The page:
COMMITTEE ON THE ELIMINATION OF RACIAL DISCRIMINATION
SUMMARY RECORD OF THE 1433rd MEETING
Held at the Palais des Nations, Geneva,
on Wednesday, 23 August 2000, at 10 a.m.
Chairman: Mr. SHERIFIS
CONSIDERATION OF REPORTS, COMMENTS AND INFORMATION SUBMITTED BY STATES PARTIES UNDER ARTICLE 9 OF THE CONVENTION (continued)
Draft concluding observations concerning the initial and second periodic reports of Uzbekistan
Draft concluding observations concerning the thirteenth to fifteenth periodic reports of the Holy See (continued)
THIRD DECADE TO COMBAT RACISM AND RACIAL DISCRIMINATION; WORLD CONFERENCE AGAINST RACISM, RACIAL DISCRIMINATION, XENOPHOBIA AND RELATED INTOLERANCE (continued)
The meeting was called to order at 10.10 a.m.
CONSIDERATION OF REPORTS, COMMENTS AND INFORMATION SUBMITTED BY STATES PARTIES UNDER ARTICLE 9 OF THE CONVENTION (agenda item 4) (continued)
Draft concluding observations concerning the initial and second periodic reports of Uzbekistan (CERD/C/57/Misc.42/Rev.2, circulated in English only)
The CHAIRMAN said that, in the absence of the Country Rapporteur, Mr. Nobel, Mr. Rechetov would present the concluding observations for Uzbekistan.
Mr. RECHETOV said that the draft incorporated suggestions by some members; amendments received later would be introduced during the discussion.
Paragraphs 1 and 2
Paragraphs 1 and 2 were adopted, subject to minor editorial changes in paragraph 2.
Mr. BOSSUYT said that the reference to the International Bill of Human Rights was inappropriate. The International Bill of Human Rights included the Universal Declaration of Human Rights, which, because it was not a treaty but a resolution, could not be incorporated per se into the State’s Constitution.
Mr. ABOUL-NASR pointed out that the term “International Bill of Human Rights” did not refer to any official collection of international instruments, but had resulted by chance from a decision of the Secretariat to present some fundamental human rights instruments under a single heading. The Committee would probably best be advised not to refer to it as if it were an official compilation of instruments.
After a discussion in which Mr. RECHETOV, Mr. DIACONU, Mr. de GOUTTES and Mr. BRYDE took part, the CHAIRMAN said he took it that the Committee wished to maintain the original wording of paragraph 3 since it stated that the “fundamental provisions” of the International Bill of Human Rights had been incorporated, but to avoid using the formulation “International Bill of Human Rights” in future concluding observations issued by the Committee.
Paragraph 3 was adopted.
Paragraphs 4 and 5
Paragraphs 4 and 5 were adopted.
Mr. RECHETOV suggested that the words “such as” should be replaced by “including”.
Paragraph 6, as amended, was adopted.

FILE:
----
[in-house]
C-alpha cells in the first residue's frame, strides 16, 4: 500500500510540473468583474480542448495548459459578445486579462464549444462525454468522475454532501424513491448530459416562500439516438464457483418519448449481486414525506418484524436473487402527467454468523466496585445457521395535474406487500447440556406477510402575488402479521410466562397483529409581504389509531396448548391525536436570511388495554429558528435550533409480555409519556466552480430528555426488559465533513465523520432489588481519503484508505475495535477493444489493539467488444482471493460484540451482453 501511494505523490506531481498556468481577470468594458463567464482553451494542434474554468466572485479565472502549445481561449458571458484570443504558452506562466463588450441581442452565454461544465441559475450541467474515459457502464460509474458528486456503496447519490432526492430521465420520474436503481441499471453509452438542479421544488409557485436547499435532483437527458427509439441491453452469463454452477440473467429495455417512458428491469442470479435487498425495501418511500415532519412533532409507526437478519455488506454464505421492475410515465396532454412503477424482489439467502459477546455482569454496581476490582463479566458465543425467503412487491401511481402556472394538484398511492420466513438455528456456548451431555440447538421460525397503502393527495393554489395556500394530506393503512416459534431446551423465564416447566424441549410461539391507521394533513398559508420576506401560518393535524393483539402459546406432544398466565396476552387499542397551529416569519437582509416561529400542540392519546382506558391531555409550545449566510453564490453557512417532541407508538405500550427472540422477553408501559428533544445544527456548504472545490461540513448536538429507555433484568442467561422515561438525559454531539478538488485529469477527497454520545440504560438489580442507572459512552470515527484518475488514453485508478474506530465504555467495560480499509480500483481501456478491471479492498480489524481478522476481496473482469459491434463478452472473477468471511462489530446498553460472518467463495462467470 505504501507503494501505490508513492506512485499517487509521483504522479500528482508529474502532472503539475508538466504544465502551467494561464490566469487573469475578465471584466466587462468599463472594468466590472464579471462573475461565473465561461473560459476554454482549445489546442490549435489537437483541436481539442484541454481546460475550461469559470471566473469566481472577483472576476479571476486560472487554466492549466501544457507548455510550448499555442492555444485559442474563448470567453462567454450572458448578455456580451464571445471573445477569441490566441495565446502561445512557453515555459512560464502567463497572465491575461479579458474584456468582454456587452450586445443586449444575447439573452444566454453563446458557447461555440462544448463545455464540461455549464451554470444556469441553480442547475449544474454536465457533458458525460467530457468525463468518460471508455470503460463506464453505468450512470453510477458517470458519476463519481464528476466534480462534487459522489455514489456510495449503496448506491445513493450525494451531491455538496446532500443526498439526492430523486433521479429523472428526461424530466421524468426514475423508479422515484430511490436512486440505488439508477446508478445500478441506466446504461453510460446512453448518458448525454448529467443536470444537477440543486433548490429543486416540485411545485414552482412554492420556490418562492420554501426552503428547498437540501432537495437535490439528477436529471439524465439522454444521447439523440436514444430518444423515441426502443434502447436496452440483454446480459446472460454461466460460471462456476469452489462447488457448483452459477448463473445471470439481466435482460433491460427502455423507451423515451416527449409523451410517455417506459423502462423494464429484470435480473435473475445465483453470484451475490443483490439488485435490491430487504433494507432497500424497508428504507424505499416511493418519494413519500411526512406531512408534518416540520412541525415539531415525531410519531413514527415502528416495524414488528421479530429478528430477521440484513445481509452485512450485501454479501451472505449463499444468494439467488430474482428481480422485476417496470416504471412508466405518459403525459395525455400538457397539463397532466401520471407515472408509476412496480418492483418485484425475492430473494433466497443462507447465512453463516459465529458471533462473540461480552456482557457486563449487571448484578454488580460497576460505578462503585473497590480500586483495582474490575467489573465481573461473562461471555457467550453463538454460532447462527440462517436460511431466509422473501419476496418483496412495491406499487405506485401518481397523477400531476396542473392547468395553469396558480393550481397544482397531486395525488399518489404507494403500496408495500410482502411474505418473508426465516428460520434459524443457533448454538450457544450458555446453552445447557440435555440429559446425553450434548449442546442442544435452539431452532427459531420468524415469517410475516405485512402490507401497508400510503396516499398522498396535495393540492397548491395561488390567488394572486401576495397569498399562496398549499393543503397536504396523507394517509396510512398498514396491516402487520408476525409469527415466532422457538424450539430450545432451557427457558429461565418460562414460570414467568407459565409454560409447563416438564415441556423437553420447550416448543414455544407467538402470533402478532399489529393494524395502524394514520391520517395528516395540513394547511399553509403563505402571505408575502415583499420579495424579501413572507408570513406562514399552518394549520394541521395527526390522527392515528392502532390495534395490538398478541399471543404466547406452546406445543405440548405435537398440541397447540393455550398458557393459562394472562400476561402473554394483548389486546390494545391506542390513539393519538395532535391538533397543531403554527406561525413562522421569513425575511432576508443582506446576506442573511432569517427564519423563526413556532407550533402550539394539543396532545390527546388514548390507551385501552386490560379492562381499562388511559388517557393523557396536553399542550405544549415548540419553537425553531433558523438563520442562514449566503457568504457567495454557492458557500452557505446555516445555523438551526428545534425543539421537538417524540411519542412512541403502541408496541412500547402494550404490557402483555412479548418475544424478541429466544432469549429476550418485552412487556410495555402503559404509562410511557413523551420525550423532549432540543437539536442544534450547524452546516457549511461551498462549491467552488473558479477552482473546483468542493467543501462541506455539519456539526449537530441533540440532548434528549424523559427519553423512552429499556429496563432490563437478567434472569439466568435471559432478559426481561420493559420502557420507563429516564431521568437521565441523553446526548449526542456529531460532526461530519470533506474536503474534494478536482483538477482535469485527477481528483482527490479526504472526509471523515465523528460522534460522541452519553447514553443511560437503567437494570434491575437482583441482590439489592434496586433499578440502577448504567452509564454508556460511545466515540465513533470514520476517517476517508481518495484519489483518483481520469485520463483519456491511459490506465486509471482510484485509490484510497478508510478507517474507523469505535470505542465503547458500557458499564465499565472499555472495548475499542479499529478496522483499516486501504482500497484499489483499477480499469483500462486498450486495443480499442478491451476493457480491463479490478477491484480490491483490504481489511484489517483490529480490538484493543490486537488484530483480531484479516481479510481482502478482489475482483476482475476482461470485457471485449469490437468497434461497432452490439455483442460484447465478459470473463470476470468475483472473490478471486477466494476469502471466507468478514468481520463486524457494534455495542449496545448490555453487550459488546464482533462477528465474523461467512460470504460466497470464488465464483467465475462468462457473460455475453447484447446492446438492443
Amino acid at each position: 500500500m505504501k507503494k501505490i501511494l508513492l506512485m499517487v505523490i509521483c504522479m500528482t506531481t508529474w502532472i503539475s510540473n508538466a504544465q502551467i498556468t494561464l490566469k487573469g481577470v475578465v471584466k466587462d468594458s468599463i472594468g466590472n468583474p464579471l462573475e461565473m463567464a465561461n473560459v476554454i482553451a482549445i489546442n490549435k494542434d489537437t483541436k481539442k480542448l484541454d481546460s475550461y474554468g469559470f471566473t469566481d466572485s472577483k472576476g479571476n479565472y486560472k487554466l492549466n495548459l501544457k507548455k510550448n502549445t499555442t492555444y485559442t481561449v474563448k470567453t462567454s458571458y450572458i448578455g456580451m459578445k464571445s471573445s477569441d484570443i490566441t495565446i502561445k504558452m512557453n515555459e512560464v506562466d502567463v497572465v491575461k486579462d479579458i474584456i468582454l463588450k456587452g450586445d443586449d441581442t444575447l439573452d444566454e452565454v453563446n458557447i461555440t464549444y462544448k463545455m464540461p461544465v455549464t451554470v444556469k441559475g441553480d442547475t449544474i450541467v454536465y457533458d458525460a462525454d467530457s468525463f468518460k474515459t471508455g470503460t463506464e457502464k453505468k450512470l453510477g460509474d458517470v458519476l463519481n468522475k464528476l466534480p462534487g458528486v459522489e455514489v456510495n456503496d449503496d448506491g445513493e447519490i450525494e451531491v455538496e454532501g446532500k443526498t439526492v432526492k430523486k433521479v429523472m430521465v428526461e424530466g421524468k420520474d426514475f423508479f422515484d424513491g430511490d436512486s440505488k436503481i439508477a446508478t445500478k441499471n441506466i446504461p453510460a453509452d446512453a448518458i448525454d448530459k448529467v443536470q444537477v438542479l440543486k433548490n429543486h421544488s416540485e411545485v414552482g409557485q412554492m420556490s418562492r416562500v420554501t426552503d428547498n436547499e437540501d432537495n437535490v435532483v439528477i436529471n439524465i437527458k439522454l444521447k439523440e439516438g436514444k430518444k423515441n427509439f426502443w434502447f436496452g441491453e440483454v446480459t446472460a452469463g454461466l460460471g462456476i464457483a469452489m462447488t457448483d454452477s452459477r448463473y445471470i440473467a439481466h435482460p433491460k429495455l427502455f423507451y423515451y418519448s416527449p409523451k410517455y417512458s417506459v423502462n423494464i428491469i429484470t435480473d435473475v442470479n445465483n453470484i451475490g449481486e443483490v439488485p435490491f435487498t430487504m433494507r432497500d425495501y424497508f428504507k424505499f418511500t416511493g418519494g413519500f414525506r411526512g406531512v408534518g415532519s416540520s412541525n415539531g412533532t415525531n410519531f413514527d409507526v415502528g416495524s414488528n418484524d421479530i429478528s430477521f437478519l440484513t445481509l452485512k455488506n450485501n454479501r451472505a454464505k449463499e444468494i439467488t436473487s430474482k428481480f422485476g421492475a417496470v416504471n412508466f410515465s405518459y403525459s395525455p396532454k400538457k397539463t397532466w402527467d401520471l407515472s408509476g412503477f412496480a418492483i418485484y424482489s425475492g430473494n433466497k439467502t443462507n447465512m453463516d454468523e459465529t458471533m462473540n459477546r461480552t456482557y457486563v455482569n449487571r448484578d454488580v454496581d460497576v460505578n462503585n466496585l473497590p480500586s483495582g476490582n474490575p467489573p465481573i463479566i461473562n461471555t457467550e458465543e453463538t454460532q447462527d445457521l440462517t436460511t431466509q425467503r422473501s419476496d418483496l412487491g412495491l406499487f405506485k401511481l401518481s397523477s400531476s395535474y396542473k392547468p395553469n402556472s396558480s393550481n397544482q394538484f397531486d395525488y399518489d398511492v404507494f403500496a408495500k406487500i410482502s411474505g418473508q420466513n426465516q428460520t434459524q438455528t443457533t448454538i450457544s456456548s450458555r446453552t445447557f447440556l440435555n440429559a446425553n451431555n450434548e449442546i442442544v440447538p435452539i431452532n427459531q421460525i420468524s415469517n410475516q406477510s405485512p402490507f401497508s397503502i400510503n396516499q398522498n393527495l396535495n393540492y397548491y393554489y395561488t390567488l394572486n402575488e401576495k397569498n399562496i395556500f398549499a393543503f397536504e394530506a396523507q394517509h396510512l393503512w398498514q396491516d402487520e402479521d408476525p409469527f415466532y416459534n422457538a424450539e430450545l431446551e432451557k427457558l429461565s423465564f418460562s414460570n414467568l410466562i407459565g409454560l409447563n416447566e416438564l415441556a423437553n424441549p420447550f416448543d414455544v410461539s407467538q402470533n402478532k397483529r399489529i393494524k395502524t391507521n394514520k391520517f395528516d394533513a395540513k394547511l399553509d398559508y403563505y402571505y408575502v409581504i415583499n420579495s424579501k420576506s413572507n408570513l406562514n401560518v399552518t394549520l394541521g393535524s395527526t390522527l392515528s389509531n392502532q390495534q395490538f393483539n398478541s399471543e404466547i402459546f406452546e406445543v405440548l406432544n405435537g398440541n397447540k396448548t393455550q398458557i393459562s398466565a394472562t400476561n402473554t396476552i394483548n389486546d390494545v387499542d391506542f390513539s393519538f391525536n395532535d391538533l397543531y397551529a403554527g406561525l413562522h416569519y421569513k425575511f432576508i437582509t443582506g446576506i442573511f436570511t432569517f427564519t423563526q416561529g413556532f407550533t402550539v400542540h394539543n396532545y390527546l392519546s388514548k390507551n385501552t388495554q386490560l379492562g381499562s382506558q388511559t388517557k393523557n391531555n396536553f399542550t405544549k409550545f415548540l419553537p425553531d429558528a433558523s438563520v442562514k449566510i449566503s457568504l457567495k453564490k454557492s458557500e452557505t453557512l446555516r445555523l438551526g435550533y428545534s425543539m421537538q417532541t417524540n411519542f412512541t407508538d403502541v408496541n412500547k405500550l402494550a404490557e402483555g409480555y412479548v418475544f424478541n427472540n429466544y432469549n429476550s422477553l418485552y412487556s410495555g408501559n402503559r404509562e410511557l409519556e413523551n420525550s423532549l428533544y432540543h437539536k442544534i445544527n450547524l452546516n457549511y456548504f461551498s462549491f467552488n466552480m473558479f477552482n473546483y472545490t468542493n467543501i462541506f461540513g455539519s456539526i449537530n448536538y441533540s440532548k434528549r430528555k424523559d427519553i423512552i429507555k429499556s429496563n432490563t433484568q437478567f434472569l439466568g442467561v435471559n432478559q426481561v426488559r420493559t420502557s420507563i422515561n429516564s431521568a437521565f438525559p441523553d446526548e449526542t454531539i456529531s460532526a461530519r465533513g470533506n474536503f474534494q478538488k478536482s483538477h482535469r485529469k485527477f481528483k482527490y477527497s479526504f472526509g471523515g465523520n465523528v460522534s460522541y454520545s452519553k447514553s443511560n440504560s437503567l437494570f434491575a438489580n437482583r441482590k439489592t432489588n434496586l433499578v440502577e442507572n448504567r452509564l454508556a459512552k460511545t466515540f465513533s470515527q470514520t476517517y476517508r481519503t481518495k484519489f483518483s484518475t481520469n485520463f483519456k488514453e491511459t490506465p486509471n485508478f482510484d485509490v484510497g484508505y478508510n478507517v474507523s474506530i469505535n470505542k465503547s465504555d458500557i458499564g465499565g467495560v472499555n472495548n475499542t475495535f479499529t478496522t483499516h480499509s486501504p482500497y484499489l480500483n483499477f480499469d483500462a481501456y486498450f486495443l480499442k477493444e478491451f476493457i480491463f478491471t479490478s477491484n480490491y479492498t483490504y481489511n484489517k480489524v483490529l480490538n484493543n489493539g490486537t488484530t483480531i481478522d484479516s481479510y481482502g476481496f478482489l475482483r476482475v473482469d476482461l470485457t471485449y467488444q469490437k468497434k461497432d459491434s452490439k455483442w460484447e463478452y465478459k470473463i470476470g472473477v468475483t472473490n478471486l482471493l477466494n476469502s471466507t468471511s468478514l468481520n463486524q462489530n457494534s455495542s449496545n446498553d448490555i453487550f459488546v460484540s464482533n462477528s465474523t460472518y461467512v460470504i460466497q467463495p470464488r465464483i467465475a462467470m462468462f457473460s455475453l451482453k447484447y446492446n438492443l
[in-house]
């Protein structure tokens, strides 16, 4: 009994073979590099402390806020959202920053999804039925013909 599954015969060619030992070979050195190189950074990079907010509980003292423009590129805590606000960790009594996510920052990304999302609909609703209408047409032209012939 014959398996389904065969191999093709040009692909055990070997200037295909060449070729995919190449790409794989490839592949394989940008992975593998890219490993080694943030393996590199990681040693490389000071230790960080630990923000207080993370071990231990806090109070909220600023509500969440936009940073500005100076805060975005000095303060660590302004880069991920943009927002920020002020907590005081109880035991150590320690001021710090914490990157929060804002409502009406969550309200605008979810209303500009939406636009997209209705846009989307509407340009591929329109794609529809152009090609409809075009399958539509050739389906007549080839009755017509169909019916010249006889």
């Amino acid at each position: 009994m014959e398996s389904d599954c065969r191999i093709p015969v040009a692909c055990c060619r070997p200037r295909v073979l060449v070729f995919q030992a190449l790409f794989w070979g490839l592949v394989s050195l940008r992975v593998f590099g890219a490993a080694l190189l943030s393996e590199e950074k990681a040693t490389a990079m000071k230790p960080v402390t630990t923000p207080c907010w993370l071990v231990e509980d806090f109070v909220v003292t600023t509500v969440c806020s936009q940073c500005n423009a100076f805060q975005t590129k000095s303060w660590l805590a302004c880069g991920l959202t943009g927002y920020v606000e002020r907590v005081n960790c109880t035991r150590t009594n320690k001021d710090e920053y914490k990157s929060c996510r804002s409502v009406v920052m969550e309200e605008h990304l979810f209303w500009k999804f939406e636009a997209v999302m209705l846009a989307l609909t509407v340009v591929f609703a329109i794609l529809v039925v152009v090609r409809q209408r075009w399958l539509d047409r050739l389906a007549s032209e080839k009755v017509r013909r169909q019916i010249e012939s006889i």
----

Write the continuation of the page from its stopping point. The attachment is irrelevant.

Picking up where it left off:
Paragraph 7 was adopted.
Mr. BRYDE asked whether the wording of the paragraph was in keeping with the formulations used for the other States of the former Soviet Union.
Ms. MÖLLER (Office of the United Nations High Commissioner for Human Rights) said that the concluding observations issued by the Committee for Latvia and Kyrgyzstan had referred to the fact that those countries were “in the midst of large-scale economic and political transition”.
Mr. ABOUL-NASR said he did not believe that the transition towards democracy was a factor impeding the implementation of the provisions of the Convention. Perhaps a reference to that transition should be placed in the introduction instead, as had been done in the case of many other States. That being said, it was not up to the Committee to comment on the economic system in a State party, and he would be in favour of deleting the reference to the transition to a market economy altogether.
Mr. SHAHI said that the statement was too general. The transition to democracy was evidently no great impediment to the application of human rights instruments. In under nine years, Uzbekistan had acceded to the six main international human rights treaties, while other States had acceded to just two or three after decades in which they had been consolidating their democracies. The paragraph would be rather meaningless unless it cited concrete impediments to the consolidation of democracy.
The CHAIRMAN suggested that paragraph 8 should be deleted.
Paragraph 8 was deleted.
The CHAIRMAN, noting that the reference to “some provisions” at the end of the first sentence was rather vague, suggested that the first sentence should be deleted.
Paragraph 9, as amended, was adopted.
Mr. ABOUL-NASR said that the paragraph was excessively hypothetical. It was not the Committee’s place to question what would happen if a conflict of interpretation were to arise between the Convention and the State’s Constitution or other domestic legislation. He moved that the paragraph should be deleted.